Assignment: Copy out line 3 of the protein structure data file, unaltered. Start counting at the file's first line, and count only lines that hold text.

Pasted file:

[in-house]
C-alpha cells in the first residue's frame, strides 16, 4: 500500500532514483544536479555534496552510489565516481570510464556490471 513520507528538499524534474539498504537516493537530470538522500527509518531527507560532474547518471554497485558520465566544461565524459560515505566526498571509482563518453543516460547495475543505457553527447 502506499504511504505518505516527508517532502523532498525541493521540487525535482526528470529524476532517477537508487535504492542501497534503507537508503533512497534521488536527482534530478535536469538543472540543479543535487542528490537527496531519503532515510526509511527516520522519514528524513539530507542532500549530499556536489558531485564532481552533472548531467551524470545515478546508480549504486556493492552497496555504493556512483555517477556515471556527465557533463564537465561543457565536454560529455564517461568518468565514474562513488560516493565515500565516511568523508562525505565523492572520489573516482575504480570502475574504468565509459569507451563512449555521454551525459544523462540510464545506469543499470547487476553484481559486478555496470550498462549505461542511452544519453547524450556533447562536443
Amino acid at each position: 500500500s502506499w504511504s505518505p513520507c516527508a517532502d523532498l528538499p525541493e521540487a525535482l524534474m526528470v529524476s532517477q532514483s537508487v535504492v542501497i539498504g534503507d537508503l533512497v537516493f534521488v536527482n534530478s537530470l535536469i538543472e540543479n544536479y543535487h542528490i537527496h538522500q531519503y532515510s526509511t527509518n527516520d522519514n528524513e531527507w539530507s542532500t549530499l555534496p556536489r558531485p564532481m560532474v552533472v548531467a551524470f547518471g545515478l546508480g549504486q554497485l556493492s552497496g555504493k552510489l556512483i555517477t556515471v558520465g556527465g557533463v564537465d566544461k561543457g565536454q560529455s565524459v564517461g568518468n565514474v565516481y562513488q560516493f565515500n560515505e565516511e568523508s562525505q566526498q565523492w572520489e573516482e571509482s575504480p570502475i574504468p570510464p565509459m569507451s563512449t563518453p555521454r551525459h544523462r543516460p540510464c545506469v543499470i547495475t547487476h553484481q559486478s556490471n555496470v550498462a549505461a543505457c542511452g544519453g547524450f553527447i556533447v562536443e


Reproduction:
Amino acid at each position: 500500500s502506499w504511504s505518505p513520507c516527508a517532502d523532498l528538499p525541493e521540487a525535482l524534474m526528470v529524476s532517477q532514483s537508487v535504492v542501497i539498504g534503507d537508503l533512497v537516493f534521488v536527482n534530478s537530470l535536469i538543472e540543479n544536479y543535487h542528490i537527496h538522500q531519503y532515510s526509511t527509518n527516520d522519514n528524513e531527507w539530507s542532500t549530499l555534496p556536489r558531485p564532481m560532474v552533472v548531467a551524470f547518471g545515478l546508480g549504486q554497485l556493492s552497496g555504493k552510489l556512483i555517477t556515471v558520465g556527465g557533463v564537465d566544461k561543457g565536454q560529455s565524459v564517461g568518468n565514474v565516481y562513488q560516493f565515500n560515505e565516511e568523508s562525505q566526498q565523492w572520489e573516482e571509482s575504480p570502475i574504468p570510464p565509459m569507451s563512449t563518453p555521454r551525459h544523462r543516460p540510464c545506469v543499470i547495475t547487476h553484481q559486478s556490471n555496470v550498462a549505461a543505457c542511452g544519453g547524450f553527447i556533447v562536443e